WHat we talk about when we talk about guns
In this project, the juniour pods in Cyle's Humanities class sought to answer the question "Does America Have a Gun Problem?" To tackle this massive question, we began by researching different countries with similar socio-economic health to America, analysing the 2nd amendment, and examining all kinds of rhetoric on guns, gun control, and gun violence from every perspective we could. Our final product took the shape of a massive exhibit that we built in our school's Commons, split into seven main sections designed to address different aspects of the main question.
Throughout the project, we strived to make sure every voice was heard and respected, as it is an incredibly controversial and personal topic.
What was your viewpoint regarding firearms, their uses and misuses, and legislation coming in to the project?
Before this semester, I was solidly on the liberal side of the political spectrum. My immediate family is quite liberal (we are from Canada after all), as are the places I've lived in and people I've surrounded myself with for the past four years or so. Donny John was (and still is) my sworn enemy, the annual Climate Change March was (still is) my favourite time of the year, and SNL's Weekend Update was (again, still freaking is) what everyone needs to watch so that we can cure the world. So, even though I wasn't very vocal in that particular sphere, it makes sense that I thought that big guns that can shoot a lot of bullets in a short amount of time were very bad, that it was simple to acquire one, and that psychopaths and really bad hunters did so frequently. Overall, I believed in a lot of general statements, but I didn't have the logic or evidence to back them up.
It was in this past semester, following the Parkland Shooting, that I actually made a conscious effort to become more aware, however. Better late than never, right? When Emma Gonzalez (what a woman, by the way) got up on national television and called out a bunch of incredibly powerful men who had gotten away with too much for too long, I kind of snapped, and it was awesome. While working with a close friend to plan a walkout at Animas on March 14th, I got called out on my lack of knowledge by a few gun-owning peers in the process, so I did a bit of research, and honestly, if someone had asked me the right questions, my knowledge would have crumbled. At the time of the walk out, I knew more than the average student, I think, but it still wasn't enough to really understand what was going on. When Cyle asked whether or not we wanted to switch our focus and talk about guns, my answer was overwhelmingly yes. I might have came into this project self righteous as hell, but at least I was just as fired up.
In what ways was that viewpoint challenged by our class conversations, your research, and the exhibition?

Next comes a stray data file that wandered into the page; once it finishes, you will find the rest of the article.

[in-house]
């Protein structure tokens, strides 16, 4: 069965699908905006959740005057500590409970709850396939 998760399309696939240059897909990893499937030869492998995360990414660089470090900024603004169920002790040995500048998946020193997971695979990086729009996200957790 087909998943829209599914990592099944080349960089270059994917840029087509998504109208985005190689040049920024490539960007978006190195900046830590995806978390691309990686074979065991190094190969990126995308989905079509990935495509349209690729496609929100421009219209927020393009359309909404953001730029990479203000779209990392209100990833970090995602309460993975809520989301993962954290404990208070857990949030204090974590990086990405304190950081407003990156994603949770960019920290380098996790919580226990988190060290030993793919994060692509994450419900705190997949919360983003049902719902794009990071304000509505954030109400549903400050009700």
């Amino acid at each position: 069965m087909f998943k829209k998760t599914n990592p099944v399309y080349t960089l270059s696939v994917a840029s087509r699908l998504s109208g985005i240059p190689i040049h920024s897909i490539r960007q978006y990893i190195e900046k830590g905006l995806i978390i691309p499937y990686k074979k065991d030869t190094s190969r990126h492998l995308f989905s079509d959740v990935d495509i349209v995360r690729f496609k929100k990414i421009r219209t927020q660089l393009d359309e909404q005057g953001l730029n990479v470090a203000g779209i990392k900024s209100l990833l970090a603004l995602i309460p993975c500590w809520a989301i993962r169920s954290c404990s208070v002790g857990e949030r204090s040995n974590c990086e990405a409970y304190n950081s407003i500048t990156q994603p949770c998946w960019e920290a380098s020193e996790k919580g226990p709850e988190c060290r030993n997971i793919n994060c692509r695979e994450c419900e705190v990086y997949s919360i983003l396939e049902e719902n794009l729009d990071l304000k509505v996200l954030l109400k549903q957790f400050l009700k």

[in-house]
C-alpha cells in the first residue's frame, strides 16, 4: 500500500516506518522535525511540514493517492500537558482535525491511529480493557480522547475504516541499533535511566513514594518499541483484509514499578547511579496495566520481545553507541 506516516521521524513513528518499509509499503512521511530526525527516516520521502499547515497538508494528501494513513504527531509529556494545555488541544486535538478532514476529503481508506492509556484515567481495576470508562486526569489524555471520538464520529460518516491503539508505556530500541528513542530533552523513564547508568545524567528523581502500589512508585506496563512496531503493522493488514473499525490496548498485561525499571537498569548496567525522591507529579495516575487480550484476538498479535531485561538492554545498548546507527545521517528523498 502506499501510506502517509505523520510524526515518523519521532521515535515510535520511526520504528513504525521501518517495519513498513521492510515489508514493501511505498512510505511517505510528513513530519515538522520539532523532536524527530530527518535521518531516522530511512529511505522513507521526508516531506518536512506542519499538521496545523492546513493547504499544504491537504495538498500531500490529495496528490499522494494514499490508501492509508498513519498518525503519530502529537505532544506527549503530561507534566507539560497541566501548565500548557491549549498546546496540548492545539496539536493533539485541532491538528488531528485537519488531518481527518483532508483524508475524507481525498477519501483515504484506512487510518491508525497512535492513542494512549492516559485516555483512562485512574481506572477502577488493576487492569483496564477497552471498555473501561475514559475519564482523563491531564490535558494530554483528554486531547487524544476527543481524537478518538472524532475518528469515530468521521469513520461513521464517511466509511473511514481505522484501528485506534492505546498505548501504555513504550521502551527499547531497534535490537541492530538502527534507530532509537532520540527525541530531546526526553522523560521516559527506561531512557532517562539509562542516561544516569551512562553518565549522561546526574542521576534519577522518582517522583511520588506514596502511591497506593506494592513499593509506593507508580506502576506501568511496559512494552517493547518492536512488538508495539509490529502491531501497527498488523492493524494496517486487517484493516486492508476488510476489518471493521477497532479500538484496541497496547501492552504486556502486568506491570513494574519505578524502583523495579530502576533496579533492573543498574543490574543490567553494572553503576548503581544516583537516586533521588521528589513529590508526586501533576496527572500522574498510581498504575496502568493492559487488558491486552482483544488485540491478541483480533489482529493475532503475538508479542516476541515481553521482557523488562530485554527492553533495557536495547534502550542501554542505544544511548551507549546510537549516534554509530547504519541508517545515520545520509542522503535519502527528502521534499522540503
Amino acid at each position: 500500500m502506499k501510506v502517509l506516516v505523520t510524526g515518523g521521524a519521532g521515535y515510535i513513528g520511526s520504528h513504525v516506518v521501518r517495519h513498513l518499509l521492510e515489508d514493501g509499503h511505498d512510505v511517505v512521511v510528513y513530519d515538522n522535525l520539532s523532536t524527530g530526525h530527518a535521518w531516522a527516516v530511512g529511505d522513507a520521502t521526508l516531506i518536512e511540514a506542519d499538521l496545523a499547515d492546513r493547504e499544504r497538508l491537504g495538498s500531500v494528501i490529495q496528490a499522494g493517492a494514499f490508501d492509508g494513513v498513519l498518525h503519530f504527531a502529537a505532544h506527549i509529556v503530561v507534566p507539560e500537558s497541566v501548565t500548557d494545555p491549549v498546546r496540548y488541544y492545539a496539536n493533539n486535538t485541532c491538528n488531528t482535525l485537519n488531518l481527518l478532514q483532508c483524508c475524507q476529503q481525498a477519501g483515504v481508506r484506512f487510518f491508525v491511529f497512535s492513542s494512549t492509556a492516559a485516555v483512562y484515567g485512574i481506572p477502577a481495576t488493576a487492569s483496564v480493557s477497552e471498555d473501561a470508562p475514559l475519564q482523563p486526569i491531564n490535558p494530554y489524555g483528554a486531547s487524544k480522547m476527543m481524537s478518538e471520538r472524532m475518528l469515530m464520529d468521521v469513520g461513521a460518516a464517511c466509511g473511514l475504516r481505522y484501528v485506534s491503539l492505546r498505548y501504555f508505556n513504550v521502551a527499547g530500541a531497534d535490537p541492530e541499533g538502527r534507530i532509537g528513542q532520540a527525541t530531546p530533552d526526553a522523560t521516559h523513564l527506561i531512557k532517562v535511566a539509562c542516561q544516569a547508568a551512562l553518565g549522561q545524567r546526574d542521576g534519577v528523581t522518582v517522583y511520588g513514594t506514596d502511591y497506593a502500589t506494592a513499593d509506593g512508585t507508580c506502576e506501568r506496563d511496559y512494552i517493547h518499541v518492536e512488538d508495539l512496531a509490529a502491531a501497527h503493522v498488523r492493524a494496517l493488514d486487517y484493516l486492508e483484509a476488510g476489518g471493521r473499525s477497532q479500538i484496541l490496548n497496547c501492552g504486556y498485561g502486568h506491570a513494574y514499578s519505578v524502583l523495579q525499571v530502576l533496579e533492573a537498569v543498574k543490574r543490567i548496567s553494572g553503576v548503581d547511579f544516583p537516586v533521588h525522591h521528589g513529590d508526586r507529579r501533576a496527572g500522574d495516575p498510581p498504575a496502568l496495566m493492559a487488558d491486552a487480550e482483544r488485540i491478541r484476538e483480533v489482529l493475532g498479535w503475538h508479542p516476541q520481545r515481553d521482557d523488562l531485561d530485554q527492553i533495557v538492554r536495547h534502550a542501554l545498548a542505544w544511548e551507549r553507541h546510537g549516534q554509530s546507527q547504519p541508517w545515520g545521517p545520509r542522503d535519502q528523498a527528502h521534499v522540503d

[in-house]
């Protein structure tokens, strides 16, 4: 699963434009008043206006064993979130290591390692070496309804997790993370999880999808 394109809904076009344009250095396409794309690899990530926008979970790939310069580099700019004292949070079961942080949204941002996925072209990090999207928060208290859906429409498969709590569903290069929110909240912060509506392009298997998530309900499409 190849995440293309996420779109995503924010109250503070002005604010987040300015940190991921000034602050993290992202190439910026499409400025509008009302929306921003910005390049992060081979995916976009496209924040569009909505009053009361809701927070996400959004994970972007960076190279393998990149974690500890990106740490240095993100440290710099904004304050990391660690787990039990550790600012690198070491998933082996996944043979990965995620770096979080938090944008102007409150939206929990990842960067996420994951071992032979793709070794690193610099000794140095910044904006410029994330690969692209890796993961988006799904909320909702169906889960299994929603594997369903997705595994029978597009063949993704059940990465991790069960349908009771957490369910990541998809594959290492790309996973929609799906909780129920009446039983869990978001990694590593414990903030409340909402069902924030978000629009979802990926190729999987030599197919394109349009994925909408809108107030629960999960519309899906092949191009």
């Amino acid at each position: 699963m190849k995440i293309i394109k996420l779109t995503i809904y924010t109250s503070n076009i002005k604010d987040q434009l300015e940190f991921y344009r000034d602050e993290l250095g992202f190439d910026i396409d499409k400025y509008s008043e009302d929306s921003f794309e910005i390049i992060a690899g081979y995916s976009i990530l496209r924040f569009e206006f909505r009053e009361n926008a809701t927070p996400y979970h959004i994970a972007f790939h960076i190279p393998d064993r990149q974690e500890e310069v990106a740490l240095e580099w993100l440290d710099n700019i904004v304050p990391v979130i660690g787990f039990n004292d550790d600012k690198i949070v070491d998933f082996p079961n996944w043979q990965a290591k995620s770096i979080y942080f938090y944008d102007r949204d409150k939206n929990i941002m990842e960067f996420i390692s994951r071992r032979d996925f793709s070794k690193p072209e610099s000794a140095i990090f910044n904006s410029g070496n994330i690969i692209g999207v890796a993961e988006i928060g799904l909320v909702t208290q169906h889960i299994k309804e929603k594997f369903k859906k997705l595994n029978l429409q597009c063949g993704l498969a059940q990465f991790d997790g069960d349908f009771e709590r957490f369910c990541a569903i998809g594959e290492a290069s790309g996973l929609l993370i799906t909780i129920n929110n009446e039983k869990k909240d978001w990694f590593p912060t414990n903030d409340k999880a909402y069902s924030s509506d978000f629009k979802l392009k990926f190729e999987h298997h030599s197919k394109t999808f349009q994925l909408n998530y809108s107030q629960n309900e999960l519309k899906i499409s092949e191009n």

Over the course of the project, I found my viewpoint challenged countless times. In the very beginning of the project, we have several socratic seminars, four corners activities, and class discussions where beliefs I had were challenged by my fellow classmates. Though we had some really good discussions, it was eerie how quickly we could fall into patterns that we had scorned adults for - i.e. everyone sticking to their own personal beliefs and blocking out anything that challenged them as immediately wrong. We got to a point where the tension in class was so high you could see it in the way people interacted, we physically separated ourselves by our beliefs, but we also got over it.
My viewpoint on how America is dealing with the problem is what really changed. I felt that the issue of gun violence and school shootings was insurmountable, especially for high school students. We're at this weird point in our lives where we're passionate about having our own values whilst being reliant on what we've been fed by their family all our lives, and I thought we wouldn't be able to have a real conversation about this problem because of it, but I was wrong. We were able to come together and express frustrations about the majority of the nation and the majority of our class sharing views - "97% of American voters and 97% of gun owners support universal background checks. 67% support a nationwide ban on assault weapons, and 83% support mandatory waiting periods for gun purchases" (source) - and having party lines or liberal/conservative profiling get in the way of our success. What's more, we worked together to create an exhibition product that was bipartisan and based almost entirely on evidence, and a space where we were able to agree and respectfully disagree about what the right way to solve the problem is.
Overall, the beliefs on what should be done about America's gun problem changed a little bit over the course of this project, if only to shift to a place where I can back them up with solid evidence. At their core, however, my beliefs and the values they stem from remain largely unchanged. Sticking to what's important to me is okay though, because I'm more informed, open, and aware than I used to be, and that is what matters.
What adversity did you face during this project and how did you overcome it/make your way through it?
I personally struggled with holding a leadership position over the course of this project. This was odd for me because as someone who has had many prominent leadership roles in class projects for two years now, I had never struggled this much. What essentially happened is that some of my classmates felt that myself and the two other people I was leading this project with were overstepping our roles as project managers and not working enough to justify it. We definitely did not feel that this was the case, as we had been working incredibly hard all hours of the day to put together the bones of an exhibition that would appeal to the entire class with it's chances for individuality, still make sense when it came together, allow for many perspectives, and answer the guiding question, as well as doing our own room. It really affected me personally, as a mad people pleaser, that I had to accept that people didn't like me.